Falling in love is the emotional equivalent of the sex urge. It is a feeling and it is not completely rational. It involves the collapse of the ego boundaries. Each person gets inside the head of the other. Each does crazy things. That is why the old song sung by Frank Sinatra says,

“Fools rush in where angels fear to tread,
And so I come to you my love,
My heart above my head.”

Feelings can be so powerful that if allowed to run unchecked they exercise an almost demonic control over their victims. I shall never forget a woman that I married to an unlikely groom several years ago. Several weeks after the marriage, she came into my office and said, “It was not me who married that man. I don’t know who it was, but it was not me.” I was reminded of another song by another Sinatra. I think it was Nancy Sinatra who sang:

“We got married in a fever,
Hotter than a pepper sprout,
Bout the time we hit Jackson,
That’s when the fire went out.”

As great as it is, I believe that God meant for the feeling of “falling in love” to be experienced in short doses. Khalil Gibran the Christian mystic was right when he advised two lovers saying:

“Let there be spaces in your togetherness,
for the pillars of the temple stand apart,
and the oak and the cedar do not grow
in one another’s shade.”

According to the New Testament love is not a feeling at all, it is an action, or a series of actions. In 1st Corinthians 13 we read:

4 Love is patient and kind; love is not jealous or boastful; 5 it is not arrogant or rude. Love does not insist on its own way; it is not irritable or resentful; 6 it does not rejoice at wrong, but rejoices in the right. 7 Love bears all things, believes all things, hopes all things, endures all things.

Does that mean that Christian marriage is incompatible with “falling in love.” No it does not. In the best marriages the husband and wife fall in love, in small doses, over and over again. If you want that in your own marriage then you need to know this:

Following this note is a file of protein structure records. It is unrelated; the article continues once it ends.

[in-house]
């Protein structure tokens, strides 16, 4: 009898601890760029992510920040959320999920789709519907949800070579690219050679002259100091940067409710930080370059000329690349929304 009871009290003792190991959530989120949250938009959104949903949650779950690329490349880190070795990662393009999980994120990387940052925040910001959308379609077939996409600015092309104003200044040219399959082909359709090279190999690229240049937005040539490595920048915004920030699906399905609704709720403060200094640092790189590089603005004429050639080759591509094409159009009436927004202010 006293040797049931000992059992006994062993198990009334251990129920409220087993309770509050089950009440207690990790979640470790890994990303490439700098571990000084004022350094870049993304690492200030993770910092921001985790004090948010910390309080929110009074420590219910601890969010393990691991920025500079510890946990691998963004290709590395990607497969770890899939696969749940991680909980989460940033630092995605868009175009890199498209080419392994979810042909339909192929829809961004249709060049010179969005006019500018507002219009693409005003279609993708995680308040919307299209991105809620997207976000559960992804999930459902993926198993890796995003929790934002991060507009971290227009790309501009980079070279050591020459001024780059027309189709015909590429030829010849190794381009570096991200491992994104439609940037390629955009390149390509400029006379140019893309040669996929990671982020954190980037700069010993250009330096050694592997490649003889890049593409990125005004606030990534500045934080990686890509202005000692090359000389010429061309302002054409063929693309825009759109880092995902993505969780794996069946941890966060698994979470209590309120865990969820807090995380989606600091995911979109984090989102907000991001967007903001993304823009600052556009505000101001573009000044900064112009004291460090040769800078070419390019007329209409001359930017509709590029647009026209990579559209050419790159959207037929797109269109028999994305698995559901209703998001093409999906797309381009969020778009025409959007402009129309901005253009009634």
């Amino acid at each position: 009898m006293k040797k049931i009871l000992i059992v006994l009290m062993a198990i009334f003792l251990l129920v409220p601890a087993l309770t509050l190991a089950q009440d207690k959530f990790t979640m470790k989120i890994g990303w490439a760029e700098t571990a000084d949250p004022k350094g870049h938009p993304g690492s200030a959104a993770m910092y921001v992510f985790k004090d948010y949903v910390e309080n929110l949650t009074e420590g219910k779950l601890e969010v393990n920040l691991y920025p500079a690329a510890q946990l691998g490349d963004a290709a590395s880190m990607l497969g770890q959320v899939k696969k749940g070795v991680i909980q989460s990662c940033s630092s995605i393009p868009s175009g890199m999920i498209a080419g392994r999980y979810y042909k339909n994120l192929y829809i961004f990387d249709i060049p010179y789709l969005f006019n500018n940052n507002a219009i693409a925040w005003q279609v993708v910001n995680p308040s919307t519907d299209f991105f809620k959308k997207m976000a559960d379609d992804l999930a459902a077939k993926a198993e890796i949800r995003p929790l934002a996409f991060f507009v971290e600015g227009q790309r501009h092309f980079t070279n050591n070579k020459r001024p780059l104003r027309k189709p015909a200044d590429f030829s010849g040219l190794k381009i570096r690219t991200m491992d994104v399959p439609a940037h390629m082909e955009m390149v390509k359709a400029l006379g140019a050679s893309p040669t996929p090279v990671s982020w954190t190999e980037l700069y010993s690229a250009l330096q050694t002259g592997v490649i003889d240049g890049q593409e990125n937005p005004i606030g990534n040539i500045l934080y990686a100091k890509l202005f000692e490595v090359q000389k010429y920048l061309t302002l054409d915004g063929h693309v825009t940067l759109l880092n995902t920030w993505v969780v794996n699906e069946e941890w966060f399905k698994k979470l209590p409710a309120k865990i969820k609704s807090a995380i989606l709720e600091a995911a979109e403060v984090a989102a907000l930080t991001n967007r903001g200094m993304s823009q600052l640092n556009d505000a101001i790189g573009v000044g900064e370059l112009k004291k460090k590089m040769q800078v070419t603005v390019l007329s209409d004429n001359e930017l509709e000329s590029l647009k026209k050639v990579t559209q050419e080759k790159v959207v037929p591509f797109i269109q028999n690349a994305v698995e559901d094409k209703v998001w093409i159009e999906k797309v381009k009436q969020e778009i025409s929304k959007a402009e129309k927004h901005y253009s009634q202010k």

Not only can we feel our way into a new way of acting; we can act our way into a new way of feeling.

I have a friend who came to me saying that he had fallen out of love with his wife. He said they were empty nesters, and with the children gone, they did not have a good reason to stay together. He told me there was nobody else, and I believed him. My friend was a very successful man. I asked him how much time he was spending with his wife. He said, “Not much.” I said, “Why don’t you spend time with her? Why don’t you send her flowers, and ask her on a date, and write her notes telling her how much you love her?” He said, “It would be a lie.” I said, “It might be a lie in the beginning, but you can act your way into a new way of feeling. If you act like you love her, you still will. If you say you love her often, it will become a reality.”

The wonderful thing about love is, that we can act our way into a new way of feeling.

And what about our relationship with God?

Some people feel that love. They are like Zinzendorf when he stood before the picture, Ecce Homo, and saw the Artist’s depiction of the crucified Savior, and read the inscription, “All This Have I Done for Thee, What Hast Thou Done for Me?” Zinzendorf said from that moment on he belonged to Christ and Christ alone. He felt his way into a new way of acting, and the heroic Moravian mission followed.

Some people must act their way into a new way of feeling with God.

Scot Peck says, “We spend time with the people and things that we love. ” The reverse it also true. “We love those people and things with whom we spend time.”

How do we show our love for God? Let me suggest these things.

First, we can spend time with God in prayer and in the reading of scripture. I have a friend who has a theory about reading the scripture. He said to me:

“I read one chapter and find it boring. I read two chapters and it is not as boring. I read three chapters, and I am interested. I read four chapters and I cannot put it down.”

Several years ago, I determined to read straight through the Bible in a year. I wanted to finish the Old Testament by September, and the New Testament by Christmas. I finished the Old Testament by the end of May, and the New Testament by the end of the summer. Once I started reading it was hard to stop. It drew me closer to God. It was a remarkable year.

Second, we can spend time with God’s people. I love that line from the 8th Psalm.

The lines have fallen for me in pleasant places; yea I have a goodly heritage. As for the saints in the land, they are the noble in whom is all my delight.

Spending time with God’s people is a great way to spend time with God.

OOPS! This sermon comes to an abrupt end because I often rewrite my sermons on the fly as they are preached. I took vacation on Monday following the preaching of this sermon, and can’t remember the changes. It will be rewritten when the audio becomes available.

Temporarily Finis